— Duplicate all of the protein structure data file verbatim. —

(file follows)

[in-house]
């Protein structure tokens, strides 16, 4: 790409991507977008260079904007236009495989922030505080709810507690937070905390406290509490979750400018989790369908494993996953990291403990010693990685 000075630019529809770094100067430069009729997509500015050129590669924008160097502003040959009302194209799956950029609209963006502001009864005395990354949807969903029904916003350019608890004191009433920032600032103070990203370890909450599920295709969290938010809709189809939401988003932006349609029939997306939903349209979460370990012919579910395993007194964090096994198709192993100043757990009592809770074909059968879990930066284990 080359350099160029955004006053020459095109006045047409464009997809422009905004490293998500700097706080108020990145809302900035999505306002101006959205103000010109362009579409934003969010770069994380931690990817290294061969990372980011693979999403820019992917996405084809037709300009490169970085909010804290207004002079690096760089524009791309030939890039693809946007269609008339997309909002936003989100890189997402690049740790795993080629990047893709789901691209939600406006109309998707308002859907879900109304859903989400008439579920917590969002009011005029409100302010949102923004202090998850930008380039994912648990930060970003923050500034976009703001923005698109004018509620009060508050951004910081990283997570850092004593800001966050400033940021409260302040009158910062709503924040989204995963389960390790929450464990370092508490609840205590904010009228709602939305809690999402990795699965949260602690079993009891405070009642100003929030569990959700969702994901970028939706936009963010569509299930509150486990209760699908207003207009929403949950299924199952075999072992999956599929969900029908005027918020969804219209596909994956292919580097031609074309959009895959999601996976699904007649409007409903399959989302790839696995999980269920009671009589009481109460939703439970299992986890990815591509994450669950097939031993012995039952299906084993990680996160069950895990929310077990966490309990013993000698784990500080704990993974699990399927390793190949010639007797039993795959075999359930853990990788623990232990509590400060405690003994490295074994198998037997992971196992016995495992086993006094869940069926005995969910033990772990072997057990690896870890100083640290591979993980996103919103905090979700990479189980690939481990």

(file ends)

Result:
[in-house]
């Protein structure tokens, strides 16, 4: 790409991507977008260079904007236009495989922030505080709810507690937070905390406290509490979750400018989790369908494993996953990291403990010693990685 000075630019529809770094100067430069009729997509500015050129590669924008160097502003040959009302194209799956950029609209963006502001009864005395990354949807969903029904916003350019608890004191009433920032600032103070990203370890909450599920295709969290938010809709189809939401988003932006349609029939997306939903349209979460370990012919579910395993007194964090096994198709192993100043757990009592809770074909059968879990930066284990 080359350099160029955004006053020459095109006045047409464009997809422009905004490293998500700097706080108020990145809302900035999505306002101006959205103000010109362009579409934003969010770069994380931690990817290294061969990372980011693979999403820019992917996405084809037709300009490169970085909010804290207004002079690096760089524009791309030939890039693809946007269609008339997309909002936003989100890189997402690049740790795993080629990047893709789901691209939600406006109309998707308002859907879900109304859903989400008439579920917590969002009011005029409100302010949102923004202090998850930008380039994912648990930060970003923050500034976009703001923005698109004018509620009060508050951004910081990283997570850092004593800001966050400033940021409260302040009158910062709503924040989204995963389960390790929450464990370092508490609840205590904010009228709602939305809690999402990795699965949260602690079993009891405070009642100003929030569990959700969702994901970028939706936009963010569509299930509150486990209760699908207003207009929403949950299924199952075999072992999956599929969900029908005027918020969804219209596909994956292919580097031609074309959009895959999601996976699904007649409007409903399959989302790839696995999980269920009671009589009481109460939703439970299992986890990815591509994450669950097939031993012995039952299906084993990680996160069950895990929310077990966490309990013993000698784990500080704990993974699990399927390793190949010639007797039993795959075999359930853990990788623990232990509590400060405690003994490295074994198998037997992971196992016995495992086993006094869940069926005995969910033990772990072997057990690896870890100083640290591979993980996103919103905090979700990479189980690939481990």